So what do the numbers tell us? Here’s a chart showing unit sales for the last four quarters in which Piezo was sold through both the Mac App Store and directly via our website, as well as the subsequent four quarters when it was sold exclusively via direct sale.1

Piezo Units by Quarter

The Mac App Store previously made up about half of Piezo’s unit sales, so we might have expected to sell half as many copies after exiting the store. Instead, it seems that nearly all of those App Store sales shifted to direct sales. It appears that nearly everyone who would have purchased Piezo via the Mac App Store opted to purchase directly once that was the only option. Far from the Mac App Store helping drive sales to us, it appears we had instead been driving sales away from our own site, and into the Mac App Store.

While this chart doesn’t provide specific sales numbers, you can likely see that unit sales did drop slightly in 2016. Piezo’s removal from the Mac App Store does seem to have cost us a small number of sales. However, unit sales are far less important to a business than revenue. Let’s look at another chart, this time showing our revenue for the four quarters before removing Piezo from the Mac App Store, and the four quarters since.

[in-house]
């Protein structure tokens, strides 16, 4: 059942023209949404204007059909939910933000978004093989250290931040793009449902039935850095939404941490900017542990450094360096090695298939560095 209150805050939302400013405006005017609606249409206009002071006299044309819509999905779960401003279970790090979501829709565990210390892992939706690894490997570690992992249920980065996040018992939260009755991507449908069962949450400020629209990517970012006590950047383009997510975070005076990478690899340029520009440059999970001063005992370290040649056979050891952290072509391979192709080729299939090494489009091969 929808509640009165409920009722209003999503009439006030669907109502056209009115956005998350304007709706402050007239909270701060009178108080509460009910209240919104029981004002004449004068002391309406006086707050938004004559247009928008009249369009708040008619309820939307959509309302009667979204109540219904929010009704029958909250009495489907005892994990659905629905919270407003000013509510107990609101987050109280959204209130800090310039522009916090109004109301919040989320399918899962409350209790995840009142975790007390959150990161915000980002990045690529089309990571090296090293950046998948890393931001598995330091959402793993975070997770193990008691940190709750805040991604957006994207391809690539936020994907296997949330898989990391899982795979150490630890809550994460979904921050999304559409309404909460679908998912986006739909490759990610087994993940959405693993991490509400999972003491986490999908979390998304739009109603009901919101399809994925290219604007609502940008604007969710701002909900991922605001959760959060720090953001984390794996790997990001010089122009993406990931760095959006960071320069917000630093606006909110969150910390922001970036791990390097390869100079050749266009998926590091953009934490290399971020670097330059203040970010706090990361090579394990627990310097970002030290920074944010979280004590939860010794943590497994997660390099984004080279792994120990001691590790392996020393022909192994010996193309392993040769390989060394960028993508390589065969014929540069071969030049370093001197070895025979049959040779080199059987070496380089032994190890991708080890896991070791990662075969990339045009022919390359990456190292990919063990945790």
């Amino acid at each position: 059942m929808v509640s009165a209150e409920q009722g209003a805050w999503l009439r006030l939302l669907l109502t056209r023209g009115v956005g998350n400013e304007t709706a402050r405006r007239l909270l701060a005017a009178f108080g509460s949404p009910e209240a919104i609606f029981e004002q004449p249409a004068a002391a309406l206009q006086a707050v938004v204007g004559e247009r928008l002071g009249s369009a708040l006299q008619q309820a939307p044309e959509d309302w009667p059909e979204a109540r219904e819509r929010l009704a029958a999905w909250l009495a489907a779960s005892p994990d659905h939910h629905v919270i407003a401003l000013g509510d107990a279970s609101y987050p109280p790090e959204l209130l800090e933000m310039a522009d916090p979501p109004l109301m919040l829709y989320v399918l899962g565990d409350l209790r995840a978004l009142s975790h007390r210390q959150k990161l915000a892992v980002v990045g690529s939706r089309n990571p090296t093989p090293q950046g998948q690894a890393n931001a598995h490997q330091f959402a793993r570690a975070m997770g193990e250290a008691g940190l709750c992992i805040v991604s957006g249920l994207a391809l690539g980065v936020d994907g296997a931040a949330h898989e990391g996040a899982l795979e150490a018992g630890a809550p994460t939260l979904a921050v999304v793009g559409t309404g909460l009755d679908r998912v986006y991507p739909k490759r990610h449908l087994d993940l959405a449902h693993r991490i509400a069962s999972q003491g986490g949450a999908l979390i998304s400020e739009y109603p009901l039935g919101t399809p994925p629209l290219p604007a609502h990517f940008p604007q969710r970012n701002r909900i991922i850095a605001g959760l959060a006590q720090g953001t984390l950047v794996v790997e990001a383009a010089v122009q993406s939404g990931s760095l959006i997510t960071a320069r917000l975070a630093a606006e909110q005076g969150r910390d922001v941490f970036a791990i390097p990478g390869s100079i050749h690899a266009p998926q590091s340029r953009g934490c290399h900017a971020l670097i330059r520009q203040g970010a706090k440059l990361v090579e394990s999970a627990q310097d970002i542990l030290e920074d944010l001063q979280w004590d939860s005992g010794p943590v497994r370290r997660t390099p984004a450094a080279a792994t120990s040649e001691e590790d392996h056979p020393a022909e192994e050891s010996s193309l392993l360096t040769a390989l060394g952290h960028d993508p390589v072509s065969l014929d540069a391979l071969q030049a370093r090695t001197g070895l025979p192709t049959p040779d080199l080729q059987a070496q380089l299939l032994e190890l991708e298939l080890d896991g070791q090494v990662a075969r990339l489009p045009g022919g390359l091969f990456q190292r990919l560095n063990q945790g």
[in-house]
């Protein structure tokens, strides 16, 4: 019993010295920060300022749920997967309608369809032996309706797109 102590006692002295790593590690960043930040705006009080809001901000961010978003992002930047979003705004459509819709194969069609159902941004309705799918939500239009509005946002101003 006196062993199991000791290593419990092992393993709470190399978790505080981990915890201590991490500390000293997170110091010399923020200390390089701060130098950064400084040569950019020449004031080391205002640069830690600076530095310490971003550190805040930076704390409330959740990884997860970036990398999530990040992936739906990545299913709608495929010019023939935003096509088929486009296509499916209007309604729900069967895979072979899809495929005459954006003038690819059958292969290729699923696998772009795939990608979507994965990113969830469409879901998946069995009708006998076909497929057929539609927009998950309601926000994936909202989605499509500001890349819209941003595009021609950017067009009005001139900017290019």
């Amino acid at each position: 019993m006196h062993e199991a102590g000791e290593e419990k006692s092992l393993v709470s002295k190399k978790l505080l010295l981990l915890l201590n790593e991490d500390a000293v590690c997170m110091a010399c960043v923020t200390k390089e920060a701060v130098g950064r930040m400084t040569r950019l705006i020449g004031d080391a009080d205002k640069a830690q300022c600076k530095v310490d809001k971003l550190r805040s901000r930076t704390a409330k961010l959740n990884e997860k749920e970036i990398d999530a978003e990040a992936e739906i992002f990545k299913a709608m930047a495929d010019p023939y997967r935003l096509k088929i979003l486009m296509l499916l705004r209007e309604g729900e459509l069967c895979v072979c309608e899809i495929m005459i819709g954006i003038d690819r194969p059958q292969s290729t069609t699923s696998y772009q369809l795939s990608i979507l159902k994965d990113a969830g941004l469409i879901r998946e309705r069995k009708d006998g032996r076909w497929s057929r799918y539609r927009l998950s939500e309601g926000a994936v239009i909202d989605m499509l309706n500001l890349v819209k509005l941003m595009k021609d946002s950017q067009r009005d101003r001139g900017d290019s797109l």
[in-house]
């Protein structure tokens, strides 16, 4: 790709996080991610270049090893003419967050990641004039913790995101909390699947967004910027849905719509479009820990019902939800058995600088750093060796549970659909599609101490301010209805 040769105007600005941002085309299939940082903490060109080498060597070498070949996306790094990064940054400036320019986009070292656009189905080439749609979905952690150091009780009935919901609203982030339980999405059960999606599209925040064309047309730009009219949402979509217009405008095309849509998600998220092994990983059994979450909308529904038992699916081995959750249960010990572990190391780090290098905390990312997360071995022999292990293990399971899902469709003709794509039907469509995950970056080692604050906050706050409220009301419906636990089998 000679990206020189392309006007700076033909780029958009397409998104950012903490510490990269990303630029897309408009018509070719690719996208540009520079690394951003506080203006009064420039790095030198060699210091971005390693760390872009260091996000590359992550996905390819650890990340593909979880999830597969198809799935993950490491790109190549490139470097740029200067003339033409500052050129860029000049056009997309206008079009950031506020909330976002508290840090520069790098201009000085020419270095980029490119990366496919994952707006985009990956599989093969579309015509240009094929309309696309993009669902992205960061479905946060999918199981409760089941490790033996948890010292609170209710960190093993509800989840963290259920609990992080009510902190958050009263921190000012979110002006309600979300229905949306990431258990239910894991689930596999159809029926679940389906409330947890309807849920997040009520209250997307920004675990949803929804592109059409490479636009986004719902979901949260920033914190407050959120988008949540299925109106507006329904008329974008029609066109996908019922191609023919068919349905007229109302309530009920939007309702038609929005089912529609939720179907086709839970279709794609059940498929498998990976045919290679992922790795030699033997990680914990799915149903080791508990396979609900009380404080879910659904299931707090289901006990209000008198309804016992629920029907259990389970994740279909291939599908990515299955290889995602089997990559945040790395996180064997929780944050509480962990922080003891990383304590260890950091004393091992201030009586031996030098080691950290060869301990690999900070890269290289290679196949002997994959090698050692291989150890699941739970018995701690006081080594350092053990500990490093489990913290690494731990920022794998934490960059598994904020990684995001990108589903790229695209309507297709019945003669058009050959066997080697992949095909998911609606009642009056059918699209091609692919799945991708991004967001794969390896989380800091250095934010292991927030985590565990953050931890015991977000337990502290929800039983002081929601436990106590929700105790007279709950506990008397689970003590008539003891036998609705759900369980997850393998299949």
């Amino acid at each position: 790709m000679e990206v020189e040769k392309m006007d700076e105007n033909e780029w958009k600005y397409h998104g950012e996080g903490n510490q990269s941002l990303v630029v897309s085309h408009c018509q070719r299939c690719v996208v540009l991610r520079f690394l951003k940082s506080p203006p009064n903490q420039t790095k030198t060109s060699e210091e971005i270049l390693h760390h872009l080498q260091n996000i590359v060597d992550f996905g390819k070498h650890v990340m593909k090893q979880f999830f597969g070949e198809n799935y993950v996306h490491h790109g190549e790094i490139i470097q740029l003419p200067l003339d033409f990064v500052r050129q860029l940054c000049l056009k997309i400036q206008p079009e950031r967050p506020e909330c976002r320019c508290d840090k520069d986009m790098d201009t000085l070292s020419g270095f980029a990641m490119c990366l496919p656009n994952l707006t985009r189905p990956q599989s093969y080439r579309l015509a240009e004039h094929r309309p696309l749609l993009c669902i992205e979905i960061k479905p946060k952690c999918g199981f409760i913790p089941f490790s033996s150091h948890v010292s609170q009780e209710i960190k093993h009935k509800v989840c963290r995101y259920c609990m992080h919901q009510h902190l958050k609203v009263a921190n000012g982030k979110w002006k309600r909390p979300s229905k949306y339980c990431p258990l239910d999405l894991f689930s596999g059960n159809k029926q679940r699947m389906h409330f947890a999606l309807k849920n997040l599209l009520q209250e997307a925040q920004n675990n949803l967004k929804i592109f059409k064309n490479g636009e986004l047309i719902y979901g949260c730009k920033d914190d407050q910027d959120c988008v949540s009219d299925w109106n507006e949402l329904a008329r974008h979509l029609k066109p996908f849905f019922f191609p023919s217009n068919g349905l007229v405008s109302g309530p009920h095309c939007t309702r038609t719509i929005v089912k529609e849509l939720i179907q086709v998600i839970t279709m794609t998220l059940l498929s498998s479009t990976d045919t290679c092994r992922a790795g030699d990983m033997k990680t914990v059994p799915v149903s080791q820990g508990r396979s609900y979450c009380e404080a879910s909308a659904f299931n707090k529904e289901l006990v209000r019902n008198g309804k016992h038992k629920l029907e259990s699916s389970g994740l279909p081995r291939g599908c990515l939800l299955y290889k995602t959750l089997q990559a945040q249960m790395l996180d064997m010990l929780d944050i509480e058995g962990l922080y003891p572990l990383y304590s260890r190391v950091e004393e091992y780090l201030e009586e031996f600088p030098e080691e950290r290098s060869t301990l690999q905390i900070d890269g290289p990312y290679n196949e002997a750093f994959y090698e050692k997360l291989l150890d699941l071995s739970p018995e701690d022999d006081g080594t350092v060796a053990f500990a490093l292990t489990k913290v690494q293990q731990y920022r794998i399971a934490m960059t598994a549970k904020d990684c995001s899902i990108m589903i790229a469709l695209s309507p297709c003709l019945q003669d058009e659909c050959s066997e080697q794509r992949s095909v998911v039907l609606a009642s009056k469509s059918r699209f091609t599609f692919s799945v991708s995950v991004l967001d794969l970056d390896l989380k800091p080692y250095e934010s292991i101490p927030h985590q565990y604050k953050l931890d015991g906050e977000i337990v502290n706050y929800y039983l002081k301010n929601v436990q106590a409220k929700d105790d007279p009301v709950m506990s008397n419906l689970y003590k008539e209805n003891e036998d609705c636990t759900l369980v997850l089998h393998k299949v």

Piezo Revenue by Quarter

In each of the four most recent quarters, Piezo brought in more revenue than it had in the corresponding quarter a year earlier. We earned more revenue when Piezo was available exclusively through our store than when we provided the App Store as another purchasing option.

This result might seem counterintuitive. Piezo’s price remained the same, and unit sales went down, so how could we have earned more revenue? The key to understanding this is remembering the cost of being in Apple’s App Stores — 30% off the top of every sale. Despite making slightly fewer sales, we earned more money by avoiding paying that oversized commission to Apple. Direct sales cost us just a few percent, so each direct sale of Piezo earns almost $5 more than a sale through the Mac App Store. As you can see, that really adds up.


I certainly won’t state that every developer will have this same success if they remove a product from the Mac App Store and distribute it exclusively through their own site. Your mileage will undoubtedly vary.

In our case, however, it’s clear that we were serving Apple, rather than Apple serving us. By removing Piezo from the Mac App Store, we stopped paying a commission to Apple for the many customers who had found Rogue Amoeba on their own. Better still, we were able to improve the quality of the product while simplifying our work considerably. Ultimately, that alone was enough to convince us that leaving the Mac App Store was the right move. The subsequent revenue increase we’ve seen is merely a nice bonus.


  1. All eight quarters consist of exactly 91 days, to avoid 2016’s leap day skewing anything.↩︎